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Short-Term and Long-Term Savings Options

The following is a guest post from Shelli Elledge at Written FYI.  Shelli is a business analyst whose interests are personal finance and healthy lifestyles.  Some of her financial ideas differ from the mainstream, but she offers additional viewpoints about saving and investment.  (Crystal’s Note:  She’s also a sweety, so be nice whether you agree or not with her non-typical option, lol.)

In many ways, savings, investment, and retirement plans are viewed differently than in the recent past few years.  Although the concept of saving for emergencies, large ticket items, and retirement is still the same, the tools are not as effective as they once were.  The traditional plans, including money market accounts, IRAs and pension plans, are under scrutiny as to their stability in today’s economic climate and are questionable as to whether they are user friendly.

Savings and Money Markets

Savings or money market accounts earn miniscule amounts of interest, and then the interest earnings are taxed at the end of the year.  This is nothing new.  It means that the earnings on these types of accounts do not keep pace with the rate of inflation.  To me, these types of accounts are not viewed as interest-earning but are simply a location to store one’s liquidity for temporary or short-term purposes.


Individual retirement accounts (IRAs) are retirement plans provided by various financial institutions.  There are several different types but the overall benefit is the tax advantage.  However, some of the disadvantages are that early withdrawals are penalized, mandatory withdrawals at certain age limits, meeting exemption requirements for withdrawals, and distribution amount requirements.  In a nutshell, the most unappealing part is the tracking, the restrictions, the penalties . . . well, you get the picture.


Pension plans are not as common today as they used to be.  Many corporations have replaced it with the more-common 401k plan.  However, pension plans are still used by many government agencies as retirement plans for city, county, and state workers.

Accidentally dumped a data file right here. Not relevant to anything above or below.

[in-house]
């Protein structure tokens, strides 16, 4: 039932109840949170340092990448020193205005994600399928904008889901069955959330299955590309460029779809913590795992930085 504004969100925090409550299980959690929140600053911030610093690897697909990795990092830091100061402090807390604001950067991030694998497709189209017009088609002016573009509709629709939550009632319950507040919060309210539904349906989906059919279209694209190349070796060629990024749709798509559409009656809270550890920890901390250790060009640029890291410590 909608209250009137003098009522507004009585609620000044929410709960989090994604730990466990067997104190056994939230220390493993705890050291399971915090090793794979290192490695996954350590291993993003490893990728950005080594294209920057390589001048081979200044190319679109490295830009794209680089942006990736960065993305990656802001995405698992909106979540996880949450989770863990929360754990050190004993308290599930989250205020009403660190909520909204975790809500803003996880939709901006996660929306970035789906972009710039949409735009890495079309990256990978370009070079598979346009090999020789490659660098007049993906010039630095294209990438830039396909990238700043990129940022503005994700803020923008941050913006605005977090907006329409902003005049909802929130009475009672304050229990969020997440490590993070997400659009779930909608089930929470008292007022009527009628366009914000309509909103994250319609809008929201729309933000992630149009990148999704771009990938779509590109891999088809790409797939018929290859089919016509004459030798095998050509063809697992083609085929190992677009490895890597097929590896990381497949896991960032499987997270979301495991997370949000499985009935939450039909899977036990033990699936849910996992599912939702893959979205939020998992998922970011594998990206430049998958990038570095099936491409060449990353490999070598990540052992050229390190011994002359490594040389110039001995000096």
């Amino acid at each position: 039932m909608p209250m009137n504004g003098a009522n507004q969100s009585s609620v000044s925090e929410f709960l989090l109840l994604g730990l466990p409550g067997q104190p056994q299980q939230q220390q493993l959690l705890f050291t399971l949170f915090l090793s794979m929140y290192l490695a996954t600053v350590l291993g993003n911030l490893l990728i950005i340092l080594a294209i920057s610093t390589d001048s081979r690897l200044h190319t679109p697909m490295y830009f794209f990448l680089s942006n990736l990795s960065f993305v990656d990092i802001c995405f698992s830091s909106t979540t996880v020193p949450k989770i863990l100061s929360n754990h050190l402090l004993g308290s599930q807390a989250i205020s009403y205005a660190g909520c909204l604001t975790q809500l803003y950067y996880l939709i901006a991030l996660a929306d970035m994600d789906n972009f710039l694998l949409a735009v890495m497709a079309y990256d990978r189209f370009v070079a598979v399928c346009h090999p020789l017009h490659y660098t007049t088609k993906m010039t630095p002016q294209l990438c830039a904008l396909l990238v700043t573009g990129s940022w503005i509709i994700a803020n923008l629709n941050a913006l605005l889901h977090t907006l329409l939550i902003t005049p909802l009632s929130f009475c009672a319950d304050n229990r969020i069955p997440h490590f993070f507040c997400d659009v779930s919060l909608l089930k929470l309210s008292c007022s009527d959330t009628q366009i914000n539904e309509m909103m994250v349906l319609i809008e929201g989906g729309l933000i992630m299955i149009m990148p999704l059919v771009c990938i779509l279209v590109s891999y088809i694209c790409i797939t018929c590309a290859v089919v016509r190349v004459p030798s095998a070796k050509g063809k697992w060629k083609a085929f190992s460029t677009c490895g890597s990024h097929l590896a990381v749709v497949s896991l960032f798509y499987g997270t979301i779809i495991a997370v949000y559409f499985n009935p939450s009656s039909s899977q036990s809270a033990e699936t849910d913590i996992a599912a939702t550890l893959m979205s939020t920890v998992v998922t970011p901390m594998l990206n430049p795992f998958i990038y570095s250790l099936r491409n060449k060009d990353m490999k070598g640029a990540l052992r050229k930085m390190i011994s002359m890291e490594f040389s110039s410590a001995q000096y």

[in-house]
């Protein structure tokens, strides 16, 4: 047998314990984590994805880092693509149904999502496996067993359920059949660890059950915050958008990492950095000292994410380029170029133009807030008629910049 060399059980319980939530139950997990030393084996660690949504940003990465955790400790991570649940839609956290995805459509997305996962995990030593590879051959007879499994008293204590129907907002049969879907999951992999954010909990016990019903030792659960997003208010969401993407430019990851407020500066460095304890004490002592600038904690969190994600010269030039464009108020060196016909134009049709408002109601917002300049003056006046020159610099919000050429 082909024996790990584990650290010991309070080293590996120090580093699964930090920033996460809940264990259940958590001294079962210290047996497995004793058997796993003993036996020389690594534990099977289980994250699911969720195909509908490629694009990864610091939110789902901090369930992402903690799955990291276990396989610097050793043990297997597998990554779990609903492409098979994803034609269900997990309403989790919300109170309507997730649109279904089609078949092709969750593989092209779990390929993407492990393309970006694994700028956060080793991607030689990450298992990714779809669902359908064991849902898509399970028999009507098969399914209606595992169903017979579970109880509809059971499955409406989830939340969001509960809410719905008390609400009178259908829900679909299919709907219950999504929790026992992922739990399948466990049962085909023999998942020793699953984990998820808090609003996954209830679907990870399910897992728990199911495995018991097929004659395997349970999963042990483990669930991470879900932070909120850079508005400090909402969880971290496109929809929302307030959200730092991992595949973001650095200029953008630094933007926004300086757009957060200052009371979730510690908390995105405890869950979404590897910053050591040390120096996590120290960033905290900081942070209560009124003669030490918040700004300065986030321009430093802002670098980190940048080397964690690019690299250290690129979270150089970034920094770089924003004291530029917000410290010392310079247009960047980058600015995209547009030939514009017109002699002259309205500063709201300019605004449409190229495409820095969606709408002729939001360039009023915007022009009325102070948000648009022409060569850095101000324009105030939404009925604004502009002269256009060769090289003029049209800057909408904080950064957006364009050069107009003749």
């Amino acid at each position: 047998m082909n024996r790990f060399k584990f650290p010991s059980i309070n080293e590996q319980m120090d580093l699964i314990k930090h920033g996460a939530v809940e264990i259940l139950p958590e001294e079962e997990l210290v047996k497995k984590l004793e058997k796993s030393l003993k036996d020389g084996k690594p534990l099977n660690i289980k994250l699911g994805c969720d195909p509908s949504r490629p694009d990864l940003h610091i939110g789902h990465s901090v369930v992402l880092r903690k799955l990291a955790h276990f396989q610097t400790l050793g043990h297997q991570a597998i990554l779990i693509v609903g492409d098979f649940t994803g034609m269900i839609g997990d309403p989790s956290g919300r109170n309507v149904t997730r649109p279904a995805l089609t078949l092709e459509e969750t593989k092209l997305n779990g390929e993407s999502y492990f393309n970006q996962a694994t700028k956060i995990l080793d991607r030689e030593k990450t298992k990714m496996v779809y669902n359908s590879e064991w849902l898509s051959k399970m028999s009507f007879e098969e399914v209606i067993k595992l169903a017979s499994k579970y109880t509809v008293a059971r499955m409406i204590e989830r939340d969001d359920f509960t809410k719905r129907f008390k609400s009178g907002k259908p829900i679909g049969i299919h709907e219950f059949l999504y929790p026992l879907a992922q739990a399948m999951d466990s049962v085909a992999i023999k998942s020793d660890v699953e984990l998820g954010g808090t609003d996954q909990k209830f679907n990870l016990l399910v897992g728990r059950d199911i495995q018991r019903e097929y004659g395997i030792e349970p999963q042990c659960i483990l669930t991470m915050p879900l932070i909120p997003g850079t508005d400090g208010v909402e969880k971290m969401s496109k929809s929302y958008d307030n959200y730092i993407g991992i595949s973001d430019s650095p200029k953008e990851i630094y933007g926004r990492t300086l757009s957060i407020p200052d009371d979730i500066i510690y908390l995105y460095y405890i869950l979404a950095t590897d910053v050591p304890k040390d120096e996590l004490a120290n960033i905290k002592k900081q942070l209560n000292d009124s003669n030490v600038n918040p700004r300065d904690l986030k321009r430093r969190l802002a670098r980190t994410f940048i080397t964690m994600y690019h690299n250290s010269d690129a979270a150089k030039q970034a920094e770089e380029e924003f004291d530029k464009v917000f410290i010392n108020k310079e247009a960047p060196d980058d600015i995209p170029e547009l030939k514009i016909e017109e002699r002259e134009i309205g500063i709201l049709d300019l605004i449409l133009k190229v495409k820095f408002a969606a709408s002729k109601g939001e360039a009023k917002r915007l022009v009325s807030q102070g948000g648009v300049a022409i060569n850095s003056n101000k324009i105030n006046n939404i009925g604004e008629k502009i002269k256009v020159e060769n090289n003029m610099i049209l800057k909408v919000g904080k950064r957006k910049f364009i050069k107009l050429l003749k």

To put it another way, it’s the retirement plan that first-responders, firefighters, police men and women, and teachers, and other service workers rely on.  Yes, the same public service workers who protect and serve the public’s needs on a daily basis.  And it’s also the same type of plan that is being scrutinized in Detroit today because of that city’s dire financial problems.  Many retirees and future retirees are playing the waiting game and are anxious to see how the bankruptcy proceedings play out.  Although the immediate impact will be felt in Detroit, many other American cities are in similar situations.


So, if the typical savings and retirement vehicles aren’t really so attractive, what choices do we have to house funds for long-term?  What I’ve done over the years is taken out whole life insurance policies.  I know . . I hear the groans now but don’t shut me off yet.

My husband and I both have term insurance policies as well as whole life insurance policies.  Term insurance is cheapest and we consider it a safety net in case we die.  After all, it’s the cheapest type of life insurance.  However, our whole life policies we have long considered avenues for long-term savings – with a death benefit.  Yes, it is more expensive but it does more things.

For example, we’ve used our policies to buy real estate because we’re able to access cash value in the accounts.  The insurance company considers them loans and we still pay them back, but the funds are liquid and it’s available for us to use.  There are no early withdrawal penalties and earnings on the funds housed in our policy are not taxed.  It forces us to put set aside funds, yes, just like we would set aside funds for a savings or retirement account.  But we are putting our funds in a life insurance policy, which is a financial tool that we should have anyway.

What sorts of accounts do you use?

FYI:  I worked at a dead end cubicle job from 2005-2011 for about $30,000 per year.  I went self-employed in July 2011 and make between $70,000-$90,000 through blogging, professional pet sitting, hubby's reffing, and our rental home.  If you’d like to start your own site (link to my free step-by-step guide), I highly suggest checking out Bluehost (my referral link with a nice discount for you, PLUS a free custom header banner from me!).  Please contact me any time at budgetingfunstuff*at*gmail*dot*com with questions or just to brainstorm! I’d love to help!